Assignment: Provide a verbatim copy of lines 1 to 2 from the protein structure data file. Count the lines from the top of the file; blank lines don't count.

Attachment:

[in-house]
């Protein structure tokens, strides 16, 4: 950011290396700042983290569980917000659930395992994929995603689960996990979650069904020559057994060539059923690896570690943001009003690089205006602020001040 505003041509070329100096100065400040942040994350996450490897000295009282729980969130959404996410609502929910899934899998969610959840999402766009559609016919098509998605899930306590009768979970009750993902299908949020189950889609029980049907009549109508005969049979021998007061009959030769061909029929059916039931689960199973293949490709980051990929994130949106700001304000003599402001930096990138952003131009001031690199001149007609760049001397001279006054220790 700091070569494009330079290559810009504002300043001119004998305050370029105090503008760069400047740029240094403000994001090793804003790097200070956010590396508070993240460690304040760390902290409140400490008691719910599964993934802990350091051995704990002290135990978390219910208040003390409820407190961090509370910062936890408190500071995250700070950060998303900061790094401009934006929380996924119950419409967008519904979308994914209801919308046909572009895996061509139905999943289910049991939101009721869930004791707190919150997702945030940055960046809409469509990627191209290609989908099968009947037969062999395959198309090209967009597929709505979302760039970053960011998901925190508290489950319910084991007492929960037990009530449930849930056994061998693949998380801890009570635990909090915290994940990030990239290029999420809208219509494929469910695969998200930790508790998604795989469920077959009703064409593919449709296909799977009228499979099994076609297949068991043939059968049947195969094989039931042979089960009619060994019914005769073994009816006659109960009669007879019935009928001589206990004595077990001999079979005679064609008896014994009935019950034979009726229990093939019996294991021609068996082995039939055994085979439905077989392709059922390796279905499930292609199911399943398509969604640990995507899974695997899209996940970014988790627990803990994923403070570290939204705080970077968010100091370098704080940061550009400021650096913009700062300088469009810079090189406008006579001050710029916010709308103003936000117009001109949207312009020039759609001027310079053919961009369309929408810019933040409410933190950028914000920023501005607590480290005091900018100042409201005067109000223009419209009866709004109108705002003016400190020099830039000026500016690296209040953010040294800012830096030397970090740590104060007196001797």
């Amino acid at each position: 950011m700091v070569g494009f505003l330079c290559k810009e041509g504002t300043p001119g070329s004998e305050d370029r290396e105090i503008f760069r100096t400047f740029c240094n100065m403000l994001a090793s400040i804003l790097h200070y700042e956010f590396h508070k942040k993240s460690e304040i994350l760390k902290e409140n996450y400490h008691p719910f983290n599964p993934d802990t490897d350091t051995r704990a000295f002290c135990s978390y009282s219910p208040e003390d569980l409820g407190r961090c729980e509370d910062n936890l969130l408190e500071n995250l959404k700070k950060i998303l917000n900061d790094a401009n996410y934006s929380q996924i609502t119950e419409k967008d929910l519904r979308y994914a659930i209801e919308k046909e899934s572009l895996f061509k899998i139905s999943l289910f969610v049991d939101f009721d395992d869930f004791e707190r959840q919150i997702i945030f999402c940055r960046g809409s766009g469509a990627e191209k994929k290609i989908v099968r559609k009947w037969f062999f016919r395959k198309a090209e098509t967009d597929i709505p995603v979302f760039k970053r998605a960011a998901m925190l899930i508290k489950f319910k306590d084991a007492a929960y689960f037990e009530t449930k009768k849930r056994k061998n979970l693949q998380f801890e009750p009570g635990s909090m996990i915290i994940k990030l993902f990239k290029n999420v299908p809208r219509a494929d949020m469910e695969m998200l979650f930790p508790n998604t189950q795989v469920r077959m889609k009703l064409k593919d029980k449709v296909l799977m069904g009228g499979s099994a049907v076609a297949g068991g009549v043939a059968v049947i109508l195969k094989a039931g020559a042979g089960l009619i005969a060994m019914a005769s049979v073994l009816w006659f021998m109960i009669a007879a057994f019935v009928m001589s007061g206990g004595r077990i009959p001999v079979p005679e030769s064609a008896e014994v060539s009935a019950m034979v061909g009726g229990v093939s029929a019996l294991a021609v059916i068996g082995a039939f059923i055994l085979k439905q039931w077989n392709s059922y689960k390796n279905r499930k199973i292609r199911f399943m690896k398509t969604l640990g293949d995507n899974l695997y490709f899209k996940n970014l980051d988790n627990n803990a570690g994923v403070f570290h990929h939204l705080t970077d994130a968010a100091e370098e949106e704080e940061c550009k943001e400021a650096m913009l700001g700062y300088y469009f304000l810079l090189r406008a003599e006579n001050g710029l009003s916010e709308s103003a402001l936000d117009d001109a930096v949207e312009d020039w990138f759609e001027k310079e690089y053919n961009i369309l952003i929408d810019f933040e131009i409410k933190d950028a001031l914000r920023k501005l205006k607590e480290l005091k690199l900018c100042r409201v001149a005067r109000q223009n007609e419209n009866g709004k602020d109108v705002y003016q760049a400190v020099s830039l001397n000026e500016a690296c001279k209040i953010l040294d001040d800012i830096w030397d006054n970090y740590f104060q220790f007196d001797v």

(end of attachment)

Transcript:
[in-house]
């Protein structure tokens, strides 16, 4: 950011290396700042983290569980917000659930395992994929995603689960996990979650069904020559057994060539059923690896570690943001009003690089205006602020001040 505003041509070329100096100065400040942040994350996450490897000295009282729980969130959404996410609502929910899934899998969610959840999402766009559609016919098509998605899930306590009768979970009750993902299908949020189950889609029980049907009549109508005969049979021998007061009959030769061909029929059916039931689960199973293949490709980051990929994130949106700001304000003599402001930096990138952003131009001031690199001149007609760049001397001279006054220790 700091070569494009330079290559810009504002300043001119004998305050370029105090503008760069400047740029240094403000994001090793804003790097200070956010590396508070993240460690304040760390902290409140400490008691719910599964993934802990350091051995704990002290135990978390219910208040003390409820407190961090509370910062936890408190500071995250700070950060998303900061790094401009934006929380996924119950419409967008519904979308994914209801919308046909572009895996061509139905999943289910049991939101009721869930004791707190919150997702945030940055960046809409469509990627191209290609989908099968009947037969062999395959198309090209967009597929709505979302760039970053960011998901925190508290489950319910084991007492929960037990009530449930849930056994061998693949998380801890009570635990909090915290994940990030990239290029999420809208219509494929469910695969998200930790508790998604795989469920077959009703064409593919449709296909799977009228499979099994076609297949068991043939059968049947195969094989039931042979089960009619060994019914005769073994009816006659109960009669007879019935009928001589206990004595077990001999079979005679064609008896014994009935019950034979009726229990093939019996294991021609068996082995039939055994085979439905077989392709059922390796279905499930292609199911399943398509969604640990995507899974695997899209996940970014988790627990803990994923403070570290939204705080970077968010100091370098704080940061550009400021650096913009700062300088469009810079090189406008006579001050710029916010709308103003936000117009001109949207312009020039759609001027310079053919961009369309929408810019933040409410933190950028914000920023501005607590480290005091900018100042409201005067109000223009419209009866709004109108705002003016400190020099830039000026500016690296209040953010040294800012830096030397970090740590104060007196001797």